Topless and pious vacationers in the same frame

Topless and pious vacationers in the same frame

In addition to the municipal swimming pools where women and men are not allowed to swim together, a new debate has been aroused on “separate Olympic pools for women and men.” There are people who perceive this separation as being necessary for Islam and morality. 

However, the beach culture of the conservatives is gradually changing. I have just spent five days in the eastern Black Sea region and another five days in the Mediterranean, after the Bayram (religious holiday). We started the journey from Batumi, a small Georgian coastal city, where we ran into Turks at every step of the way. No, I am not talking about the men who go there just for the debauchery. Most of the Turks were conservative families from the Black Sea region who had come over by car. With their kids, they wandered in Batumi’s giant shore park and swam all together, people in bikinis and hasemas (the Islamic swimming suit for women that covers the whole body and head) side-by-side. 

Conservatives in Batumi

Batumi is an independent and European costal city. Women walk around the city with shorts and pareos. Nobody looks at one another, nobody disturbs one another. Everybody is out late “with women and men together.” Turks reach Batumi through the Sarp border gate after waiting many hours in queues that grow kilometers long. I think conservatives come in bus-loads, because they want to see a foreign country and have a holiday without thinking about “what anyone would say.” 

There is even a beach at the border gate in Georgia. But once you cross over to Turkey, this lively crowd is replaced by the beach-less, people-less and thus colorless Black Sea Coastal Highway.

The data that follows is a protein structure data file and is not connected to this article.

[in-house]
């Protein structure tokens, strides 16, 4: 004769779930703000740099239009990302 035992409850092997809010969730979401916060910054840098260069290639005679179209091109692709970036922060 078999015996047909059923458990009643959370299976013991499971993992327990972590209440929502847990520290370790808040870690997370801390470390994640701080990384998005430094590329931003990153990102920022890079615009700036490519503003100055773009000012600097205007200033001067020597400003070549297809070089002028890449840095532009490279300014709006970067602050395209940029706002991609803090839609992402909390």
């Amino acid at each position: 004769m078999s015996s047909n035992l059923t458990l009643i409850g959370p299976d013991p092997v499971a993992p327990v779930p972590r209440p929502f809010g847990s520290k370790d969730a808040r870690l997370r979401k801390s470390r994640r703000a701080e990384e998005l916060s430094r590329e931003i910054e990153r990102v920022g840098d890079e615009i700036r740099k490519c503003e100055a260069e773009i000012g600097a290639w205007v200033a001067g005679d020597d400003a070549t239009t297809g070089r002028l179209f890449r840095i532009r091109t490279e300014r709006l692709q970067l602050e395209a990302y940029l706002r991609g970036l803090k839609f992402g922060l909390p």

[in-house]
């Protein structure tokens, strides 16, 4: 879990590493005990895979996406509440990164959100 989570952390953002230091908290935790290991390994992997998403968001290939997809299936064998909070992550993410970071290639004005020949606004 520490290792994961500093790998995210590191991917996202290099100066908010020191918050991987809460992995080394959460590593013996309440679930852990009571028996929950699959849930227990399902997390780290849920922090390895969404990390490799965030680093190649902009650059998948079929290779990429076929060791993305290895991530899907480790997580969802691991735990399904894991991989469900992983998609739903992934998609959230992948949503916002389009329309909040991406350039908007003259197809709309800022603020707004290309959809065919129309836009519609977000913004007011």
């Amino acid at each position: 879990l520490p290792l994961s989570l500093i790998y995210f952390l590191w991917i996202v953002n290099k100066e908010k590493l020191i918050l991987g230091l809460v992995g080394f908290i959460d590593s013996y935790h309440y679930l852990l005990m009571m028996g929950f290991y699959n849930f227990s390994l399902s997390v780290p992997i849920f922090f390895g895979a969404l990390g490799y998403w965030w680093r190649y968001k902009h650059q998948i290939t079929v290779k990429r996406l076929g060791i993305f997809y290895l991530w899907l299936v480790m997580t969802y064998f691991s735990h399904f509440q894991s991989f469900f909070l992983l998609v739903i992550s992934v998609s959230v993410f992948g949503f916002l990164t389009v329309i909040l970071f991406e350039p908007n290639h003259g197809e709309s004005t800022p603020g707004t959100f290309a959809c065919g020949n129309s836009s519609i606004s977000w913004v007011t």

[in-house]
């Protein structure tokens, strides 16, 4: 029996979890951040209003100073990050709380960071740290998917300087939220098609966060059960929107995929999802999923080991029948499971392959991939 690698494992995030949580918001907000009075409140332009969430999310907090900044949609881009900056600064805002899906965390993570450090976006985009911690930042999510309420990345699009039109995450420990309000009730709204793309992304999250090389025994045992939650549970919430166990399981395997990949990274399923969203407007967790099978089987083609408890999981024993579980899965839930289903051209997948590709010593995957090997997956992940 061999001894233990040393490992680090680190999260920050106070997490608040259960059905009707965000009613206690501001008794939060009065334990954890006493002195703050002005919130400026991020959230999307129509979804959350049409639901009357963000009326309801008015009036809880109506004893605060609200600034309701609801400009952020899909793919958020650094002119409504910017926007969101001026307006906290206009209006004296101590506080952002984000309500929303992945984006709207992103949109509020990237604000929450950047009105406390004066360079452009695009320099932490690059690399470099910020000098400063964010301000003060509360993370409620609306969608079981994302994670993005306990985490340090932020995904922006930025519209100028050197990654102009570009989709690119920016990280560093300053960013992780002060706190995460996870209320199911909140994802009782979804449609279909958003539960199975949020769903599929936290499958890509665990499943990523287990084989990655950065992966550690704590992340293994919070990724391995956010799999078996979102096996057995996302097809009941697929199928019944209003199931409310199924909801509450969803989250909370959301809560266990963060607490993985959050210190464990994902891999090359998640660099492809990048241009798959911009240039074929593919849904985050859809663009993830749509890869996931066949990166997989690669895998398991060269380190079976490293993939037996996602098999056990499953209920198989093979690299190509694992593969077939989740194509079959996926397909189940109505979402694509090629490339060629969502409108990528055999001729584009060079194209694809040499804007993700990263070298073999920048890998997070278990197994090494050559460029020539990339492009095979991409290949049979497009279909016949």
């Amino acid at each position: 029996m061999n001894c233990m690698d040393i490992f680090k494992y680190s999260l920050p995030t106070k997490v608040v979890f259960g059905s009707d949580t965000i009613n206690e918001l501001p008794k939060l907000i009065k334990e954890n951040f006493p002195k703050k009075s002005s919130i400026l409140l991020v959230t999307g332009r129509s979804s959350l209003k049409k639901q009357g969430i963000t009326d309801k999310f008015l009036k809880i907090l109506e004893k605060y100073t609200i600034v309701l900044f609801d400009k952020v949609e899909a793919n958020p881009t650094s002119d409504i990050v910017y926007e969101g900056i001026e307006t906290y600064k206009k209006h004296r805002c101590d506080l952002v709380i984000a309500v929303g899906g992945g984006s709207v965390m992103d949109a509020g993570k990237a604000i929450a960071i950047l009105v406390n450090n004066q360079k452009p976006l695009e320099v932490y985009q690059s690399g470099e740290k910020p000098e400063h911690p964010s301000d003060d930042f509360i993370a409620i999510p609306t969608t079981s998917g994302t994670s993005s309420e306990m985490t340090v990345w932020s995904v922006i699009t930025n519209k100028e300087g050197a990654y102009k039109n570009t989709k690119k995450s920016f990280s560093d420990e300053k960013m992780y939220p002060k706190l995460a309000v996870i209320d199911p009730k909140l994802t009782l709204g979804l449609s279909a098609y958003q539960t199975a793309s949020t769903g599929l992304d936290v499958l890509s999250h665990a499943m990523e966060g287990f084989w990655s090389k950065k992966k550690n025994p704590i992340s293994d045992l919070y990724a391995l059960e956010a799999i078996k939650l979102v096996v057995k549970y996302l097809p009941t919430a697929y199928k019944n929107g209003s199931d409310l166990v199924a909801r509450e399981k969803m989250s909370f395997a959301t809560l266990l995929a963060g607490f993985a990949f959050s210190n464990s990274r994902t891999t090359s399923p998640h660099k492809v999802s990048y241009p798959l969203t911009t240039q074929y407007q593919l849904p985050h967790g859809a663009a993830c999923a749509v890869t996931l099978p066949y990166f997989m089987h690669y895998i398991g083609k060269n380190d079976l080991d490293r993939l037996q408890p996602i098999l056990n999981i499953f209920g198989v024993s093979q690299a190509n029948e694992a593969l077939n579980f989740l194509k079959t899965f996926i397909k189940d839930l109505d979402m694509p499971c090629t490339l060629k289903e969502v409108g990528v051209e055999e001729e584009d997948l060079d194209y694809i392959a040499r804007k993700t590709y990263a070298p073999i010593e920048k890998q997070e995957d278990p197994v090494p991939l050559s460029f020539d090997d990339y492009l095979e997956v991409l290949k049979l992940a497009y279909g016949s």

The situation is not different in the Mediterranean. The conservatives, who would previously not have left the hotels that provide separate spaces for women and men, or who would only choose deserted bays, now use the same beaches as the “half-naked people.” 

I have known Fethiye-Ölüdeniz since the 1990s; the last time I was there was six years ago. This time I was there, it was the first time I had seen so many women in hasemas sharing the beach with topless people, on the Belcekız shore and Butterfly Valley (“Kelebekler Vadisi”). Butterfly Valley is one of Turkey’s most bohemian and sacred bays.

I think the women-and-men, and hasema-and-bikini togetherness is the normal way. Through the increase of such environments, both “sides” could learn how to live together, respecting and not disturbing each other.

“Women’s beaches,” or forcing separate swimming pools for men and women, are not only artificial and ideological, but are also policies that increase division within society. 

Those who wish to wander in a bikini can do so, and can the one who wishes to wander with a hasema. Who would mind, as long as they do not disturb each other? 

Come here my girl, there are men over there!

* The following drew my attention in Thailand and India: Hindus and Buddhists swim in the sea with a t-shirt and shorts that cover their shoulders and knees because of their beliefs. They do not have separate beaches, they are together with the other tourists.

* The Black Sea Coastal Highway did not only slaughter the environment and result in enormous amounts of money being spent, but it also ended the beach culture and socializing areas of the shores. 

* Places to go swimming along the highway, which goes on for miles and miles, are incredibly limited and insufficient. I guess that is why Turks invade Batumi for holidays. 

* The Ölüdeniz lagoon that is administered by the General Directorate of Nature Conservation and National Parks is nowadays mostly full of conservatives. Thanks to the old women who shout “Come here my girl, there are men over there,” they “protect” the women and girls from men!